6 Pros And 6 Cons Of Being 'The Teacher's Kid'

6 Pros And 6 Cons Of Being 'The Teacher's Kid'

Mom, I promise I mean no harm by these cons.
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Look, I won't even try to sugar coat this. I have severe writer's block right now. I've spent days trying to figure out what I would be writing about and how I could make it relatable to people, but honestly, I failed.

Between work, school, school work, and l just could not for the life of me find that one amazing topic! So with that being said, I just decided to think of the pros and cons of being a teacher's child. It is exactly what you expect: early mornings, late nights, and a LOT of extra time spent at school.

Whether it is the school your parent teaches at, the school you attend, or both for that matter. You, as a teacher's child, are somewhat always expected to be one step ahead. But, it doesn't always seem so terrible. Think about it, when your parent is a teacher you have the world at your hands!

Pros:

1. You have a free tutor at your hands.

Sorry mom, but thanks for the help! You'll never know how much I appreciate the help (even when we argue over something).

2. If your teaching parent works at another school, you have twice the ability to make friends.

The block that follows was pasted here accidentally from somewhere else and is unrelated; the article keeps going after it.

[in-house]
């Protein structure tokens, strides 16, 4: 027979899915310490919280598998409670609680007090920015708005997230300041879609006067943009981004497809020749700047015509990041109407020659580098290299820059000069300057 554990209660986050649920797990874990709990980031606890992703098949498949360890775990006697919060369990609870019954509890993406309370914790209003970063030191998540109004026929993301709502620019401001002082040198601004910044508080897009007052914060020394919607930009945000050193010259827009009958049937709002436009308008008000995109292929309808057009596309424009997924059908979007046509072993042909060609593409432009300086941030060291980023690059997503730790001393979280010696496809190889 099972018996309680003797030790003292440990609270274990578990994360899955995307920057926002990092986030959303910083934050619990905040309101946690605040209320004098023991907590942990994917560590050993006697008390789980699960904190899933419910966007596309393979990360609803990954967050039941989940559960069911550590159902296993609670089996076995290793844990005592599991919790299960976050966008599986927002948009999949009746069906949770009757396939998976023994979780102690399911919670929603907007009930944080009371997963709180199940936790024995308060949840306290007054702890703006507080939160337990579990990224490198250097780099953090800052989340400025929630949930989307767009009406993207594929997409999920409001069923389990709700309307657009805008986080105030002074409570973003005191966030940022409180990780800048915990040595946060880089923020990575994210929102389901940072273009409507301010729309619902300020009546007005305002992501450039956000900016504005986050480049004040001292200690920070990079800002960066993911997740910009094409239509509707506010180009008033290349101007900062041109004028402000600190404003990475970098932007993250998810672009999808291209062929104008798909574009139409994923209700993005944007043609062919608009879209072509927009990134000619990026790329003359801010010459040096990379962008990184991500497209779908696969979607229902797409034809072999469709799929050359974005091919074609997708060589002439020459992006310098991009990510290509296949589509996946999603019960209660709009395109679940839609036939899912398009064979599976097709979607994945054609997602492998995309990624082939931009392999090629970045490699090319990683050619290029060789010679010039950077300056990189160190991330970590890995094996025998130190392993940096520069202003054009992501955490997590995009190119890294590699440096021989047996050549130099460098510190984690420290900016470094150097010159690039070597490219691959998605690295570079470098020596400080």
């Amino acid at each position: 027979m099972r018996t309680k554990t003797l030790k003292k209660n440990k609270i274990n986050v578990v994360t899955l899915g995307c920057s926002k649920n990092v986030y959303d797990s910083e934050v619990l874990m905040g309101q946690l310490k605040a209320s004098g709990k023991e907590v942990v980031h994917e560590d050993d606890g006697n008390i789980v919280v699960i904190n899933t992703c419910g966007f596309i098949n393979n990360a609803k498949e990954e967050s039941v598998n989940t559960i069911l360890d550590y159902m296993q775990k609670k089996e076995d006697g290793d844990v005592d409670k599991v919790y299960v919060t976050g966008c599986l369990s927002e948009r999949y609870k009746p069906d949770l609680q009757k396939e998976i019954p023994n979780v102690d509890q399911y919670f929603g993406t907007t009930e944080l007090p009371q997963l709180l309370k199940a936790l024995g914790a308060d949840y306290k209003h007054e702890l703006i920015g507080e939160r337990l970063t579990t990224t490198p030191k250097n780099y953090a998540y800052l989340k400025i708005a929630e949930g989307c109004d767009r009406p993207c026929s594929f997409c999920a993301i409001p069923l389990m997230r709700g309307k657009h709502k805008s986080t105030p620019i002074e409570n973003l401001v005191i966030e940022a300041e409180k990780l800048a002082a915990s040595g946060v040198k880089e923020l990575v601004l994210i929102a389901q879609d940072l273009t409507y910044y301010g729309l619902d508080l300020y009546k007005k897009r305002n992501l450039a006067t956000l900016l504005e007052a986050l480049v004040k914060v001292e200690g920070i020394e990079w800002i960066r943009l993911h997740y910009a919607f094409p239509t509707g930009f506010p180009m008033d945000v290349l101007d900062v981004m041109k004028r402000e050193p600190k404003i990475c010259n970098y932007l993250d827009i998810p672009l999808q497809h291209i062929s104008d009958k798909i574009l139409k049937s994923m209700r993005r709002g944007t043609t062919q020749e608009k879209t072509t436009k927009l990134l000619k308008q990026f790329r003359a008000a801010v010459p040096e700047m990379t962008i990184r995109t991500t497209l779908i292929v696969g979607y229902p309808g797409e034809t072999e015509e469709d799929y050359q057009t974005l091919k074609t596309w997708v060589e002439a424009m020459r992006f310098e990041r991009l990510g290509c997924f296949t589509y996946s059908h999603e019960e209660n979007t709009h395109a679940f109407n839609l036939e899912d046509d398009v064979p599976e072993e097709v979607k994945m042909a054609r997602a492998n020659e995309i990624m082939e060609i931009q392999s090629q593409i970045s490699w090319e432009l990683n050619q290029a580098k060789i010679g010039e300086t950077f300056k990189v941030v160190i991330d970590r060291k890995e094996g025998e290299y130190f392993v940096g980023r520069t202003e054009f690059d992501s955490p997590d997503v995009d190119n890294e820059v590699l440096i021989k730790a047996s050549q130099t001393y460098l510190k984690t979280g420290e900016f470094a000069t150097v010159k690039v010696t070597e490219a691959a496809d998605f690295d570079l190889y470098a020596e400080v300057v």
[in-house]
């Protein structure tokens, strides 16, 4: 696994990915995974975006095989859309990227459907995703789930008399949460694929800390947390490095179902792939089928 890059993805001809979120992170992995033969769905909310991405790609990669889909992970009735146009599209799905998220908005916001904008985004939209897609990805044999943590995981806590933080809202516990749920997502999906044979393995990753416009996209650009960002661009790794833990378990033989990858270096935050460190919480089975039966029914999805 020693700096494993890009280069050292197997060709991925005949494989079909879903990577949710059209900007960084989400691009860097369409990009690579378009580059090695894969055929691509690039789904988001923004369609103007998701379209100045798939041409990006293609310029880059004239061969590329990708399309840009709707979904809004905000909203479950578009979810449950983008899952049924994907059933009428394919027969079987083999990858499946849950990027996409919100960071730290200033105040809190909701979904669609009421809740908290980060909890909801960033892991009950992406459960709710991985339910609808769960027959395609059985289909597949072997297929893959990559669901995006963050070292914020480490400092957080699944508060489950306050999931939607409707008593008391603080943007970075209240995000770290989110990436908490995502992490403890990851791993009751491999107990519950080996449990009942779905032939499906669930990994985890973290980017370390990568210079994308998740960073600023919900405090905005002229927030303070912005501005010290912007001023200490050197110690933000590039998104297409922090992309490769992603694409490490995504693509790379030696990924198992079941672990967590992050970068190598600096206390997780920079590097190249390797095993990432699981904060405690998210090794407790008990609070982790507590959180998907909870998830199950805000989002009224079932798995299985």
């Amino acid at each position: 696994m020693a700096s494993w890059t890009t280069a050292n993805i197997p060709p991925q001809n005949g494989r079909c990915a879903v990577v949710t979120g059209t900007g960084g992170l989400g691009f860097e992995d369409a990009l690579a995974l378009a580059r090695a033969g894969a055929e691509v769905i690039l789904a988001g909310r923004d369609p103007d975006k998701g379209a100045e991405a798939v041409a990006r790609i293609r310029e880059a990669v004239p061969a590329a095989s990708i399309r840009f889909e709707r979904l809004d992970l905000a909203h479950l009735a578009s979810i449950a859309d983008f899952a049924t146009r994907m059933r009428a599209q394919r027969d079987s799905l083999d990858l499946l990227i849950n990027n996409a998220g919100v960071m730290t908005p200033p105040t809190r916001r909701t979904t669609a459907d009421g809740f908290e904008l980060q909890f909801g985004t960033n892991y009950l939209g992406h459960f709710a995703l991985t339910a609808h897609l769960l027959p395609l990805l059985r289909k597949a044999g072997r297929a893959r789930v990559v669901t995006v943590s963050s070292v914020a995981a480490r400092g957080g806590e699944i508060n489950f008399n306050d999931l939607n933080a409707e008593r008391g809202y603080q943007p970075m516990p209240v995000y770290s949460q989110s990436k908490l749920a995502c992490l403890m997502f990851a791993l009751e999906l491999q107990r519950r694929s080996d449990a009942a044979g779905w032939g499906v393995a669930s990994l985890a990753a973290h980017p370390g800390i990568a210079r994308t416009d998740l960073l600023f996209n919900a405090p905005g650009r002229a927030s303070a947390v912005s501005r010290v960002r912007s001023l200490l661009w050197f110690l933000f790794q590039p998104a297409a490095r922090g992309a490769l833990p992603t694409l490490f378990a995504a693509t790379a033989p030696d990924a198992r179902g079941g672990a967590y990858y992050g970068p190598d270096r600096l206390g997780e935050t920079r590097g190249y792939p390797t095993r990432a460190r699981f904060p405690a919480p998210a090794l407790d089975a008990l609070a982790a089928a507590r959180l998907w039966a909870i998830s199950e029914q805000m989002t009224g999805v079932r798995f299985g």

3. If you need literally anything, you know email is the quickest mode of communication.

If I have learned anything throughout the years, it is that teachers ALWAYS check their email.

4. You have access to twice the amount of help in courses you may not understand.

Whether it be your mom, her coworker, or any other teacher, you get all the help you may need.

5. You potentially call two schools home because you are there so often.

It's a great thing to grow closer to your own school as well as the school your parent teaches at. I love MCHS and BHS equally (well, maybe).

6. Teachers have the same holiday breaks as students so you always have a parent around.

Cons:

1. EVERYONE knows you.

I wish I was joking. Walking the halls at the school my mom teaches at, random people know who I am. All I can do is say hello and keep walking.

2. Other teachers treat you differently.

3. Your parent finds out about things within your school before you do.